BASS – Not a whole lot needed to be done with the main bass tracks. Antony had 4 tracks that made up the main bass sound, so it was mainly finding a good blend. Inserts were fairly straight ahead. First some tape emulation with Slate’s Virtual Tape Machine (not shown), and then the Slate Virtual Mix Rack with a bit of drive from the Neve styled preamp emulation, then a bit of Neve style console channel emulation, followed by some light compression. The final tube emulation was actually added later. I had the mix already finished for a week, and then came back to it with the intention of listening with fresh ears and making minor tweaks to finish it off. In that week, Slate released the Virtual Tube Collection, and I decided to try them out on a few tracks/busses in the mix, and I liked how it enhanced the sound even more, so I kept it. Basically just added a bit more drive/grit to help the bass cut through even more and fill it out even more.

Kick and Snare – These were also fairly easy to work with, as they sounded pretty good to begin with. Kick was easiest with only Virtual Channel and then the “Earth” AirEQ. I used the resonant low cut of the Earth EQ to give the kick a bit more low end punch, along with a bit of the wider Earth boost. For the Snare, I used the Addictive Drums DS-10 Drum Shaper to give the snare some more attack, but to also pull out quite a bit of the release (which was mostly some built-in reverb on the sample that I was trying to reduce to make the snare punch a bit more). Again, some Neve style preamp emulation for a little bit of drive, then the Virtual Channel on the Trident style emulation, followed by just a small amount of EQ to cut a touch of low end from the snare and add just a bit more bit in the upper mids and high frequencies.

Drum Buss – All of the drum tracks go through a group buss before being sent to the master buss. This Drum Buss has some Neve style mix buss emulation, followed by “the Monster” compressor blended in at about 50% (and not too aggressive of compression), followed by the London Tube emulation (added later).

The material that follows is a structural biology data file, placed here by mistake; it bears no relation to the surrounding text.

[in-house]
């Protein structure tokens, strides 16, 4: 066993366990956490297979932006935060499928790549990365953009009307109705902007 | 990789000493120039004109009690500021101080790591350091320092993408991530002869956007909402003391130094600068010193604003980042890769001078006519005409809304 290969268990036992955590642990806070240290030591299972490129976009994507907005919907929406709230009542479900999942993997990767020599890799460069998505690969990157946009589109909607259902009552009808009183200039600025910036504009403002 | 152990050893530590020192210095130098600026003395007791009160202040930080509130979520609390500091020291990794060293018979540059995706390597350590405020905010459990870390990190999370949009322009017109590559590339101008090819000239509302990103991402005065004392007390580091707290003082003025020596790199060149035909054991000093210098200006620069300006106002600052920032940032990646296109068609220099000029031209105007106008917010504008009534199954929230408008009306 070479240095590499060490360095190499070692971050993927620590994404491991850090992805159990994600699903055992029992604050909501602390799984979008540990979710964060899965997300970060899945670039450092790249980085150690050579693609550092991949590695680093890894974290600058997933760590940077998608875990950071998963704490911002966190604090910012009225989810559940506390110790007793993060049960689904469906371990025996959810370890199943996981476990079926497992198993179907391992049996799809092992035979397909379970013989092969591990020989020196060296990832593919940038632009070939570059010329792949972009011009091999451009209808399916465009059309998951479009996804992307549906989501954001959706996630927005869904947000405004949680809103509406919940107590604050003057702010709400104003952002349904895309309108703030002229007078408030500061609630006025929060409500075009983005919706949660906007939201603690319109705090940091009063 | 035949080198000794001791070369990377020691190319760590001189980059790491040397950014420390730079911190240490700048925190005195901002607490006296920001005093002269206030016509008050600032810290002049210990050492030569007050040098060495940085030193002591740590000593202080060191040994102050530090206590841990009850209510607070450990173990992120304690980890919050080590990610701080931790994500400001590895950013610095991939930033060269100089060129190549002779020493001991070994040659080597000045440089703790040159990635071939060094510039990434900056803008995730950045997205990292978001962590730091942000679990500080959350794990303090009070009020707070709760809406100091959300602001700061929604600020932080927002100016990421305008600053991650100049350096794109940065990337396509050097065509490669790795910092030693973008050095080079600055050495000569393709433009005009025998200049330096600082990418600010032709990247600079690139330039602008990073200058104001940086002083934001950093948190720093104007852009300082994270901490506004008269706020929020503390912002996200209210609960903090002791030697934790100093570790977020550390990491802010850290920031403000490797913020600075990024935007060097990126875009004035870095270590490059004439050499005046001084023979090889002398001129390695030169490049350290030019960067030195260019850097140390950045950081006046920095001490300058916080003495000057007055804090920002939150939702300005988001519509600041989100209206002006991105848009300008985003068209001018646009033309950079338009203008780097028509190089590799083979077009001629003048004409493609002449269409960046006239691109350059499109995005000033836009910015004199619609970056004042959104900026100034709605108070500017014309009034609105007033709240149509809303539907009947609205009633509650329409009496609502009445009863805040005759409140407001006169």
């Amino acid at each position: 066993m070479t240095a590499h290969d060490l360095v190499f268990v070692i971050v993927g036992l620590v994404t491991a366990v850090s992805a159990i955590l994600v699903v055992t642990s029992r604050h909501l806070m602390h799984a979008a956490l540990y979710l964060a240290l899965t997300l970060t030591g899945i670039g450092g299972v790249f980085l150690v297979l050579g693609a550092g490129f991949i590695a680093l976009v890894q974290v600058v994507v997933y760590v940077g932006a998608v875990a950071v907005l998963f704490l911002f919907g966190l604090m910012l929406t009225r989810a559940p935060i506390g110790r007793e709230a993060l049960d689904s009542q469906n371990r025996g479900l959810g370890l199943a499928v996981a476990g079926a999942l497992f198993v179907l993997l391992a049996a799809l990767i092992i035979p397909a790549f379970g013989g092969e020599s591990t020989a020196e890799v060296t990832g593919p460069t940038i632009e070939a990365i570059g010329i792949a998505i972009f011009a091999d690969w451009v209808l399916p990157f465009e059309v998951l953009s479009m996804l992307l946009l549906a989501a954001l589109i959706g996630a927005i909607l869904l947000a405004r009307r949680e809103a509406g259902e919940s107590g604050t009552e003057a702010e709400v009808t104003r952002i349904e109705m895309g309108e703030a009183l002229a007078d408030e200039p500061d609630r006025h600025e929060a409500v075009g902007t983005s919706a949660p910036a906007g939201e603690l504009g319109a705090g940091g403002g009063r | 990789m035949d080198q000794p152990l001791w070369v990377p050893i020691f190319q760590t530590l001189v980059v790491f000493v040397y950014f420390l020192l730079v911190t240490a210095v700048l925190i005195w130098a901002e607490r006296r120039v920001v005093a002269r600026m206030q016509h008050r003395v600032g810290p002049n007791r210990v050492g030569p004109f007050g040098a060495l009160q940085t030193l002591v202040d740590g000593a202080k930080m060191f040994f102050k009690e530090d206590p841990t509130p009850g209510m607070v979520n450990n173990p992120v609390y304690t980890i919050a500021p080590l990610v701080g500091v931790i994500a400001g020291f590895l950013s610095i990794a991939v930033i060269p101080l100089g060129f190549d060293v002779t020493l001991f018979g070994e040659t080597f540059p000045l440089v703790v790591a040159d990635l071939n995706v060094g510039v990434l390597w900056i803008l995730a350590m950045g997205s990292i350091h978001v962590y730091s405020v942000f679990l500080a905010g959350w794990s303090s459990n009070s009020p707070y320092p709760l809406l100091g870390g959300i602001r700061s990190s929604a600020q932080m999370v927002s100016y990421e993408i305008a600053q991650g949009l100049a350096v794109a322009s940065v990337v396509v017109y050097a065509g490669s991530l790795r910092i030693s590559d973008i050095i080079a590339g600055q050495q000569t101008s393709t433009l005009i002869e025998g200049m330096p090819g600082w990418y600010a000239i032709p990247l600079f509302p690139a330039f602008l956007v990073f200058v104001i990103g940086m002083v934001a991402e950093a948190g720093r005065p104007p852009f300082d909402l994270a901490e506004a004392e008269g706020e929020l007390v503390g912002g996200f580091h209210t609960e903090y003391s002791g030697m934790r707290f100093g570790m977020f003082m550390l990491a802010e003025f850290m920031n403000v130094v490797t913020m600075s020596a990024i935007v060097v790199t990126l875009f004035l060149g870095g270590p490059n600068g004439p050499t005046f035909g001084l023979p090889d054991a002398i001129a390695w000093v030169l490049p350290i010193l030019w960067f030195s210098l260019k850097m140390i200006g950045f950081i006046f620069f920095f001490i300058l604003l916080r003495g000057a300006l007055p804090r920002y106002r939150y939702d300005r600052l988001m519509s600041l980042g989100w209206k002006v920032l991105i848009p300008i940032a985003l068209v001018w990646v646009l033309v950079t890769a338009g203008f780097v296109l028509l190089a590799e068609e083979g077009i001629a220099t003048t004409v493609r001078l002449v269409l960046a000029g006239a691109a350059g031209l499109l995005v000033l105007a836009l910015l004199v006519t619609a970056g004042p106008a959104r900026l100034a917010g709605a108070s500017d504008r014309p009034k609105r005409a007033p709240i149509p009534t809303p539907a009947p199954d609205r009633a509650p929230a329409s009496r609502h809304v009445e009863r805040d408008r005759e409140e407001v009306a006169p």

Rhythm Synths – I created a group buss for the synths which has the main rhythmic parts, and which I felt should be much tighter and clean than in Antony’s mix. Again, there were several tracks layered to create this sound (another reason for using a group buss, instead of putting inserts on every sound individually), so I mainly shaped the sound by the blend of the different layers. The amount of processing is fairly subtle again. A bit of tape emulation and console emulation, some very light compression, a bit of stereo widening, and then the (added later) tube emulation plugin. Instead of putting a “pumper” style plugin on this track, as Antony had originally done, I used the Waves API 2500 compressor emulation and sidechained it to the kick and snare drums, so that the rhythm synths would be ducked just slightly for every kick and snare hit, to help the kick and snare cut through even better. Then I had a Rhy Synth FX channel set up as effects send/return with a SoundToys effects rack. Instead of the big reverbs that were originally on the rhythm synths, I used a bit of Crystallizer and then EchoBoy with 1/8th note delay with the “verbed” style (to diffuse the echoes a bit).. all that with a bit of drive from the Devil-Loc mixed in. This whole FX chain was mixed subtly in with the dry rhythm synths to just give them a bit of space, while allowing them to still remain up front and punchy. There is also the Rob Papen Predator FX, which I only used for the filter sweeps in the middle of the song. That effect was disabled until needed, and then the filter cutoff was automated to sweep down and then back up.

Hi Pump Synths – These were the higher frequency synth parts, again put through their own group buss, and blended to get the sound I wanted. Even less processing on these. I knew Antony wanted at least some of the pumping style effect, so these were the main synths that did that. The One Knob Pumper plugin from Waves makes doing this super easy (no sidechains needed, just syncs to the tempo of your track). Other than that, some tape emulation and another instance of the Rob Papen Predator FX for the filter sweeps. Same FX were used for this group as the Rhythm Synths.

Intro Synths and LoAir – I just wanted to make the intro synths sound big and wide, but not necessarily loud. Again, this was mostly blending all the various tracks Antony had used for this section. I put some subtle flange on them for a bit of stereo motion, and added a bit of high end error to the higher synths, plus some of the usual console emulation, and some S1 Shuffler for a bit more stereo width/motion. There was also a bass synth track for the intro, which I routed to the bass group (instead of the intro synth group). I really wanted to fill out even more bottom/subs with that bass synth, so I duplicated the track and ran it through the Waves LoAir plugin for some sub harmonic synthesis. I also put the Little Labs IBP plugin on the track to get the LoAir output more in phase with the unprocessed bass synth track for maximum bass.